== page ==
IT WAS seven years ago when we last did the Four Counties and the Shropshire Union, but what a difference.
Taking over our boat at Brewood we decided to head north but what a difference indeed with the offside vegetation having taken over, meaning that time after time we had to hold back to allow other boats to pass with often even having to stop the boat and hold it into the bank to give enough room for the other to pass as others did for us.
All who have cruised the Shroppie know how narrow are the bridges, but now made harder to navigate with vegetation allowed to grow, hiding the actual edges.
And the moored boats! The waterways seems to have become a major mooring place, exacerbated by the lack of marinas. But more of this at a later date.
It was when we arrived at the top of Adderley Flight that we realised there was no winding hole above Audlem Flight meaning we would have to go right down before we could turn.
It was then I remembered the photograph of Lock 5 on the Audlem that Brian Jarrett had sent, (pictured) showing a gate near to collapse, and could easily close the flight with then the new CaRT excuse of 'sustained damage'—passing the failure onto a third party—us boaters!
Regular readers may have read the excuse used at Benham Lock on the Kennet & Avon with the gate failure being told the quoin, collar and anchor all having 'sustained damage'! All at once or separately?
We are getting this excuse rather regularly nowadays, as obviously the 'boater damage' of the past is wearing a bit thin...
Anyway. we decided not to risk Audlem so back we came.
An extra 32 locks
I had sympathy for the boater coming up the flights as he went down with the intention of winding at the top of the 16 locks Audlem Flight but found there was no such facility, meaning he had an extra 32 locks to complete to get back that made somewhat of a mess of his schedule.
Mind you, as a new hirer, he would hardly realise the mark for a winding hole on his guide and the phrase 'winding hole' wouldn't mean a lot either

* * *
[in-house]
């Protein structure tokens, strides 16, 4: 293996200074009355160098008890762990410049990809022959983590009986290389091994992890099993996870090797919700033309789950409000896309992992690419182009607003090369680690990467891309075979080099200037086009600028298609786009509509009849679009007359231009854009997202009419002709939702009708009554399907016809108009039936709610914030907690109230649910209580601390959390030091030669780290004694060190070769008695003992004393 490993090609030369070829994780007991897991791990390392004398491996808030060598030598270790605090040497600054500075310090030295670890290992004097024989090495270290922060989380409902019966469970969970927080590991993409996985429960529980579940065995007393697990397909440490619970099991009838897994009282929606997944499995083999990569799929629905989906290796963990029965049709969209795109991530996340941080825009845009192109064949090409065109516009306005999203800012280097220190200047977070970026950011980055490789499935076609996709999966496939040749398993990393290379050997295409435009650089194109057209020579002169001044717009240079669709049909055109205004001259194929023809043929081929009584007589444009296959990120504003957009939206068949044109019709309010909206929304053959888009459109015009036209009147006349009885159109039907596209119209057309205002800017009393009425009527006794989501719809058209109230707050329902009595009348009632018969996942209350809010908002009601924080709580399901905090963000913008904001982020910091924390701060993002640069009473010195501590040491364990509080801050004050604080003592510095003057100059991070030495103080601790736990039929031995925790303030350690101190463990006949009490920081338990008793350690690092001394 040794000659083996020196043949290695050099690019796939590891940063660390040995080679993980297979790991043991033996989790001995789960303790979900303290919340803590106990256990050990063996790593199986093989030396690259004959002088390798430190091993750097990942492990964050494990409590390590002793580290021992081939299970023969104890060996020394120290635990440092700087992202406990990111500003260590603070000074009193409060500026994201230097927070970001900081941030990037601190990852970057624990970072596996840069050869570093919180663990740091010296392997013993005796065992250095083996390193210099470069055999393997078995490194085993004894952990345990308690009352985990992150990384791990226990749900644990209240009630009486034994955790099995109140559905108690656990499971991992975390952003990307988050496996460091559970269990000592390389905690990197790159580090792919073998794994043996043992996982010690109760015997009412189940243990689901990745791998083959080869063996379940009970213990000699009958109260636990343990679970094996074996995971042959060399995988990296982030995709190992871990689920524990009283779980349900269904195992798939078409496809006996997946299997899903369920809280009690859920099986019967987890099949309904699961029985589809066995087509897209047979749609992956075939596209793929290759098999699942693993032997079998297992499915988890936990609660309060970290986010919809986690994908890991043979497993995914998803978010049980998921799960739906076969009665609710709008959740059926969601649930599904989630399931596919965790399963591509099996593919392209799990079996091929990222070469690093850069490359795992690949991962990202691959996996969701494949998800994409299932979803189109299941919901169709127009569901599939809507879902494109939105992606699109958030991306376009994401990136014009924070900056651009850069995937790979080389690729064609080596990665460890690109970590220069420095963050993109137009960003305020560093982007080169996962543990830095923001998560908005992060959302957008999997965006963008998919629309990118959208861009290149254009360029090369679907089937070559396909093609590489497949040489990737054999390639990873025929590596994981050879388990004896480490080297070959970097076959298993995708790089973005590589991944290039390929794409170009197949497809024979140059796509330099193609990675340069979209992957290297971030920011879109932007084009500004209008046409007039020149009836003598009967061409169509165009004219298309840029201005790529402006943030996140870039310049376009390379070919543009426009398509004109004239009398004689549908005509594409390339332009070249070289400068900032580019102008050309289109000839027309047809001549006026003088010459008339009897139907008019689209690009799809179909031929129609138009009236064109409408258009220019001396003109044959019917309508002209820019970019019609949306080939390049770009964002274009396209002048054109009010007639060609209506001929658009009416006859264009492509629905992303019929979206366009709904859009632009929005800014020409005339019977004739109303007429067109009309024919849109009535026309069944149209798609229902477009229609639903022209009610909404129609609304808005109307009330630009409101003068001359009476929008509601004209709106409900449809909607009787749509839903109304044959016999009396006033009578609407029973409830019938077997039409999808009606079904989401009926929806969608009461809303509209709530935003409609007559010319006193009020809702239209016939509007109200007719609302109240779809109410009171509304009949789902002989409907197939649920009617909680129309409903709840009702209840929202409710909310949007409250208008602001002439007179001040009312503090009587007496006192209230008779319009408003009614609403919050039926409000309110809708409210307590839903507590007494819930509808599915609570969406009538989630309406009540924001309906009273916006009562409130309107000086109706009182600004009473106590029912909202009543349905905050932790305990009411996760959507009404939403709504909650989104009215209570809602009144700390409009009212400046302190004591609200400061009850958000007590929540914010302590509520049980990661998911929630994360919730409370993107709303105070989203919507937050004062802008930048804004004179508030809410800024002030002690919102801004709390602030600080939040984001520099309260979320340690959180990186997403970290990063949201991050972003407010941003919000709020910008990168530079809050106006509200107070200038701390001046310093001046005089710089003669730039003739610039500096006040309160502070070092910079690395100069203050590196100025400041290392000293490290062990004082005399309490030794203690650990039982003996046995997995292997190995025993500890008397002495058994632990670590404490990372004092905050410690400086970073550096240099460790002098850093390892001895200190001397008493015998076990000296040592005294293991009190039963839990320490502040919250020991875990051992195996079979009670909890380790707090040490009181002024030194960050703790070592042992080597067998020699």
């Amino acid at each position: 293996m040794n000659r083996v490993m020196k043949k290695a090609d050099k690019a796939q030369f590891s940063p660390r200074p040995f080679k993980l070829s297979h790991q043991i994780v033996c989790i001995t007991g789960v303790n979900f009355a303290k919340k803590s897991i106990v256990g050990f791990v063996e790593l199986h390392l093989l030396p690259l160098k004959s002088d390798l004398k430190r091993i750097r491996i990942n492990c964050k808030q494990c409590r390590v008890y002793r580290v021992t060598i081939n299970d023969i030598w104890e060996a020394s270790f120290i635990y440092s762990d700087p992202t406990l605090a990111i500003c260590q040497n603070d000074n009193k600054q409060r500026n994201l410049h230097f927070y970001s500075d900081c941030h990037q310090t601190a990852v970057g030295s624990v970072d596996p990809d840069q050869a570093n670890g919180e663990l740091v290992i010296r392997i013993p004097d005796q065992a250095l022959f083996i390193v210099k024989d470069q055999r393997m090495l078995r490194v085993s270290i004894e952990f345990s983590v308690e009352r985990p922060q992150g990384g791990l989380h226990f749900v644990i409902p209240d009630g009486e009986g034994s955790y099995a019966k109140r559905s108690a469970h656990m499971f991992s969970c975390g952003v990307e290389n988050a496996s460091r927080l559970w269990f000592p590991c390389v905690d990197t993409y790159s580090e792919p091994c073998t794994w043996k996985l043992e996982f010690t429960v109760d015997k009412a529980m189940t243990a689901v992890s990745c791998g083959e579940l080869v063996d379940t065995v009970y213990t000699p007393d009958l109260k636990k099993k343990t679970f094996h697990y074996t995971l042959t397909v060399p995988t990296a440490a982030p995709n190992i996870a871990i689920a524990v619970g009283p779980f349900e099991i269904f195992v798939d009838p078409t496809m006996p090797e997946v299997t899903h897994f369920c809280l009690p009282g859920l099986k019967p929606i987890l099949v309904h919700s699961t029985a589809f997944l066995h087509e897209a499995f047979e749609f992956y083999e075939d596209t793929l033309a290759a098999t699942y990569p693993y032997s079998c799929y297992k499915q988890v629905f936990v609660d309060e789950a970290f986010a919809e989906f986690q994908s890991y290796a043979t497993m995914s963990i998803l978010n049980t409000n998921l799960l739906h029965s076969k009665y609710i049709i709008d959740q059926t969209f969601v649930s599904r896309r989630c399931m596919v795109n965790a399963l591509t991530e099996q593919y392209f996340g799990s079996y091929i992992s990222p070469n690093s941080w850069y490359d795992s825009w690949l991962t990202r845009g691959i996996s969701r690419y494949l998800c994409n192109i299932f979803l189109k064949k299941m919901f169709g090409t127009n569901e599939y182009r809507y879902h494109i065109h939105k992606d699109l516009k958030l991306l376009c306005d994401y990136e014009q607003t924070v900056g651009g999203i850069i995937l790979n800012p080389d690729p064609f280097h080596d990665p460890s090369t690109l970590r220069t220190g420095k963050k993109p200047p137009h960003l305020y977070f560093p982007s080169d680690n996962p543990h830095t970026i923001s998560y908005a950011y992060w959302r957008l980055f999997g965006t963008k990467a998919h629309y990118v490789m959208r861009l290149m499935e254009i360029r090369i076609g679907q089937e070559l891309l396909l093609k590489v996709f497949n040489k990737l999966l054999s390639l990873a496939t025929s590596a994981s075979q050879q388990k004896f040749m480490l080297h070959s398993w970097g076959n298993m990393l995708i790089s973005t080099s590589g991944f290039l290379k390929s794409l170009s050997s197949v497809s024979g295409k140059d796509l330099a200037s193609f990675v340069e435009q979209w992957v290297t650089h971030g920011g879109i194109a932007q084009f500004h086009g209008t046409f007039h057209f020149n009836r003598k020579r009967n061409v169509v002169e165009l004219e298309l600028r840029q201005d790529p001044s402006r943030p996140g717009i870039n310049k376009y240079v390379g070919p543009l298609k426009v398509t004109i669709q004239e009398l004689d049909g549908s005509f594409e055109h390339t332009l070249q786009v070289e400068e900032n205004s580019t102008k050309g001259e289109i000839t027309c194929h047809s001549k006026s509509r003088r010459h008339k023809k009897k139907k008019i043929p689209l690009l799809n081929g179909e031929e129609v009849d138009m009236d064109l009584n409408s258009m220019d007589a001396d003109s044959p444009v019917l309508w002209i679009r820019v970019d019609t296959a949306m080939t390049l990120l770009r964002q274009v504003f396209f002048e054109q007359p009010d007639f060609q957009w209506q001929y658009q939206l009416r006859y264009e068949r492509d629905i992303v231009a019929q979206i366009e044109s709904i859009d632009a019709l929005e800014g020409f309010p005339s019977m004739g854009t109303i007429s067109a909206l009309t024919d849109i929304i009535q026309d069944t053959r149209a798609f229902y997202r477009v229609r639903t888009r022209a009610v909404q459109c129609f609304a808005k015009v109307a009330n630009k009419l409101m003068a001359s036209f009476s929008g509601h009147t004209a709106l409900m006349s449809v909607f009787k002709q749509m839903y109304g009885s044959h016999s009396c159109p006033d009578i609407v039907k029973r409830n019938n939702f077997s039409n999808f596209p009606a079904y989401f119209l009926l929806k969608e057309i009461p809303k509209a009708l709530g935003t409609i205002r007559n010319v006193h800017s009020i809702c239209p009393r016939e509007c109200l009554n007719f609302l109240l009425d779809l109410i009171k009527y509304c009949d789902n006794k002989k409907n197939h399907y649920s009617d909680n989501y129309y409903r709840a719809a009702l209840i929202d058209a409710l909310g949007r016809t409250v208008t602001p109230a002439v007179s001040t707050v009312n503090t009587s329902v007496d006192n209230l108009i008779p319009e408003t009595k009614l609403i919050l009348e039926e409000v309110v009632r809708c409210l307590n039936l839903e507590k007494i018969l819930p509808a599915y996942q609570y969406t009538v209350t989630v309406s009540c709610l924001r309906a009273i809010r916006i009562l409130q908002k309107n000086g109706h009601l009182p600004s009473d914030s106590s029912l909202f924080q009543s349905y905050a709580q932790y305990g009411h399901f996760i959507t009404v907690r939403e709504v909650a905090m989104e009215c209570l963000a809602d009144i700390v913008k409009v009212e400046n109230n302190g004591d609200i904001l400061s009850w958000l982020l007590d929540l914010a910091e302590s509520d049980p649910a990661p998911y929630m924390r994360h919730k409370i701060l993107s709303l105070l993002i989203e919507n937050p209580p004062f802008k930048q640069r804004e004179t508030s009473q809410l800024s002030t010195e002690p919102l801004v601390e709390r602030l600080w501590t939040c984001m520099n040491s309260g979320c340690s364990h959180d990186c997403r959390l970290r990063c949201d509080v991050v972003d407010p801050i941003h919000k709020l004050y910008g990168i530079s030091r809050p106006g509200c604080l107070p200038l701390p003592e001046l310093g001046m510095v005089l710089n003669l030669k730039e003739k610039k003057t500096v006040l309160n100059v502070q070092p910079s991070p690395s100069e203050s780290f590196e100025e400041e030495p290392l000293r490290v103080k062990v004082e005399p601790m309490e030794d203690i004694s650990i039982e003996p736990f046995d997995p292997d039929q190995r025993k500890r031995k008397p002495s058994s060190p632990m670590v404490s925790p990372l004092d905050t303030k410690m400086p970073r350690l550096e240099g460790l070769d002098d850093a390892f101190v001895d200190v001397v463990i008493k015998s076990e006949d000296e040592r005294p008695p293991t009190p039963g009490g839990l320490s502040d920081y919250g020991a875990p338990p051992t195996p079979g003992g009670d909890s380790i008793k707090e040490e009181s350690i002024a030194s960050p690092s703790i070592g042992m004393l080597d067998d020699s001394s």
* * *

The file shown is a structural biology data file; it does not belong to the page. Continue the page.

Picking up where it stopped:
With such turning at the top of the flights he had already encountered it would be only natural for an hirer, to believe there was the facility at all flights.
A strong man indeed
Met a pair with a somewhat strong man in a hire boat a couple of times, who did not seem to have mastered it, he 'loosing it' whilst mooring for water and actually pulling the bow in by the stern rail as can be seen in the above photograph.
Then two days later met them again across the cut, with the woman saying she panicked, though gave no reason, it being a straight waterway!
But there was the fellow doing his stuff again, but this time pulling the boat, named Planet, but with a rope this time, so had gleaned a bit of knowledge.
I don't believe the Shroppie is too safe these days, as during our short 'there and back' we have seen two fallen trees that have been cut-off to allow passage and many more leaning rather precariously.
But what is worse is landslips that fill the canal with debris so closing the navigation for months, our passing two of these even in the short distance we travelled. The two things are connected, as the roots of the trees hold the embankments, but as these die off or fall, the rain then washes away the embankment, causing the landslip.
Few walkers and cyclists
A great part of the Shropshire Union has little in the way of decent towpaths, with a dearth of both walkers and cyclists using them, for the first five days seeing just nine cyclists, and one day where the cuttings abound. the whole day with not a single one.
The problem, as most of you will be aware, is that this was one of the later waterways to be surveyed and engineered by Thomas Telford, having steam power at his disposal, so did away with the winding 'lock heavy' canals of the past.
Enabling him to construct long straight lengths using embankments and cuttings, the latter not too good for towpaths as often covered in water and debris from the embankments.
Coupled with the long distances between villages and towns they have little use with many well overgrown as shown. And most certainly not the thousands a day that we are led to believe.
As users of Nicholson's guides, I was most taken by its photograph of Cowley Cutting, shown with no vegetation of any merit, yet our own photograph now shows it as absolutely overgrown, with obviously no attempt made to clear any of it to make it better for boaters.
Should you have a copy containing the guide to the Shropshire Union, take a look, and you will be amazed at the difference.
The trouble is that cutting back vegetation has little priority these days I'm afraid
Cutting towpath vegetation
But there was some towpath side vegetation cutting taking place, with two men busy cutting back by the water side anything that protruded.
But this they told was for a children's fishing match that was taking place next Saturday, and it was being done to make sure that the bank was safe with no obstructions.
If only such care was taken for making it safe for boaters eh?
I see the good old trust is still confusing us with its stoppage notices, as Keith advises. It tells it 'has been in correspondence with the third-party owner of the wall (that was damaged by floods at Worksop) but at this point it has not been possible to confirm ownership of the wall'.
But how did it manage to be 'in correspondence' with an owner if it could not find one? Something for its six lawyers to sort out, eh?